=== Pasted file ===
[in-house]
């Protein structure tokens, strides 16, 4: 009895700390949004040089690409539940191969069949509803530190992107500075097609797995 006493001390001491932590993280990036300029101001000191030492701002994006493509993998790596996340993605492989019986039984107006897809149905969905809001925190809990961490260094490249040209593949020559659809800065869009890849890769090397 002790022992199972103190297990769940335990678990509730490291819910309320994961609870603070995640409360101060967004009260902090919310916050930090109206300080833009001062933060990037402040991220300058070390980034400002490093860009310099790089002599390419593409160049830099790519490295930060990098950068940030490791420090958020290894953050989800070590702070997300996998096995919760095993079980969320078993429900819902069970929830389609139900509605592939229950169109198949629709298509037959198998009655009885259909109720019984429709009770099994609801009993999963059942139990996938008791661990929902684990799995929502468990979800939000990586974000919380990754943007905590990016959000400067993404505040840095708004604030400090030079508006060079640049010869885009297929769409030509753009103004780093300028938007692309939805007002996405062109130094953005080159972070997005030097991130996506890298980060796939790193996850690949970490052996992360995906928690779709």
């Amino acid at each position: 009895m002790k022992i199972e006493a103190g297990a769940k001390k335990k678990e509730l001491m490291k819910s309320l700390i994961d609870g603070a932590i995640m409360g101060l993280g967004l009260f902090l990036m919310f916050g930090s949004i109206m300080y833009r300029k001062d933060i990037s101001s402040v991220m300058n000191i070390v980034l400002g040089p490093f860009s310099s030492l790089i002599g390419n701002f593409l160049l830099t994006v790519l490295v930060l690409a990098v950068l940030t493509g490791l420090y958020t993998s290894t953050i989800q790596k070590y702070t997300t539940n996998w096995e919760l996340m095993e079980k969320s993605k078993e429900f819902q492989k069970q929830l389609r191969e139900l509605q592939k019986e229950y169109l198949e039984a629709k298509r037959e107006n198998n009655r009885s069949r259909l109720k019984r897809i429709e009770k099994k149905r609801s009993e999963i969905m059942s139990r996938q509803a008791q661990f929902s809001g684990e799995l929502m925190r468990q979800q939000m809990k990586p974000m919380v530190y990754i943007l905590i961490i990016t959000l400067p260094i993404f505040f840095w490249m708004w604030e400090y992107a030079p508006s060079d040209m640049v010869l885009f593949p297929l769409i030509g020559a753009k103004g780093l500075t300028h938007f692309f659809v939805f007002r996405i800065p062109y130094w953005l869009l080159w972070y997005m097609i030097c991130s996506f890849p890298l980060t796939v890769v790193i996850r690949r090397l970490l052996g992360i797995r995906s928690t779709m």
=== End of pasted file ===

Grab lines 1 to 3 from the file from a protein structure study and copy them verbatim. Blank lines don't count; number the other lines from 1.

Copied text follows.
[in-house]
């Protein structure tokens, strides 16, 4: 009895700390949004040089690409539940191969069949509803530190992107500075097609797995 006493001390001491932590993280990036300029101001000191030492701002994006493509993998790596996340993605492989019986039984107006897809149905969905809001925190809990961490260094490249040209593949020559659809800065869009890849890769090397 002790022992199972103190297990769940335990678990509730490291819910309320994961609870603070995640409360101060967004009260902090919310916050930090109206300080833009001062933060990037402040991220300058070390980034400002490093860009310099790089002599390419593409160049830099790519490295930060990098950068940030490791420090958020290894953050989800070590702070997300996998096995919760095993079980969320078993429900819902069970929830389609139900509605592939229950169109198949629709298509037959198998009655009885259909109720019984429709009770099994609801009993999963059942139990996938008791661990929902684990799995929502468990979800939000990586974000919380990754943007905590990016959000400067993404505040840095708004604030400090030079508006060079640049010869885009297929769409030509753009103004780093300028938007692309939805007002996405062109130094953005080159972070997005030097991130996506890298980060796939790193996850690949970490052996992360995906928690779709």
């Amino acid at each position: 009895m002790k022992i199972e006493a103190g297990a769940k001390k335990k678990e509730l001491m490291k819910s309320l700390i994961d609870g603070a932590i995640m409360g101060l993280g967004l009260f902090l990036m919310f916050g930090s949004i109206m300080y833009r300029k001062d933060i990037s101001s402040v991220m300058n000191i070390v980034l400002g040089p490093f860009s310099s030492l790089i002599g390419n701002f593409l160049l830099t994006v790519l490295v930060l690409a990098v950068l940030t493509g490791l420090y958020t993998s290894t953050i989800q790596k070590y702070t997300t539940n996998w096995e919760l996340m095993e079980k969320s993605k078993e429900f819902q492989k069970q929830l389609r191969e139900l509605q592939k019986e229950y169109l198949e039984a629709k298509r037959e107006n198998n009655r009885s069949r259909l109720k019984r897809i429709e009770k099994k149905r609801s009993e999963i969905m059942s139990r996938q509803a008791q661990f929902s809001g684990e799995l929502m925190r468990q979800q939000m809990k990586p974000m919380v530190y990754i943007l905590i961490i990016t959000l400067p260094i993404f505040f840095w490249m708004w604030e400090y992107a030079p508006s060079d040209m640049v010869l885009f593949p297929l769409i030509g020559a753009k103004g780093l500075t300028h938007f692309f659809v939805f007002r996405i800065p062109y130094w953005l869009l080159w972070y997005m097609i030097c991130s996506f890849p890298l980060t796939v890769v790193i996850r690949r090397l970490l052996g992360i797995r995906s928690t779709m």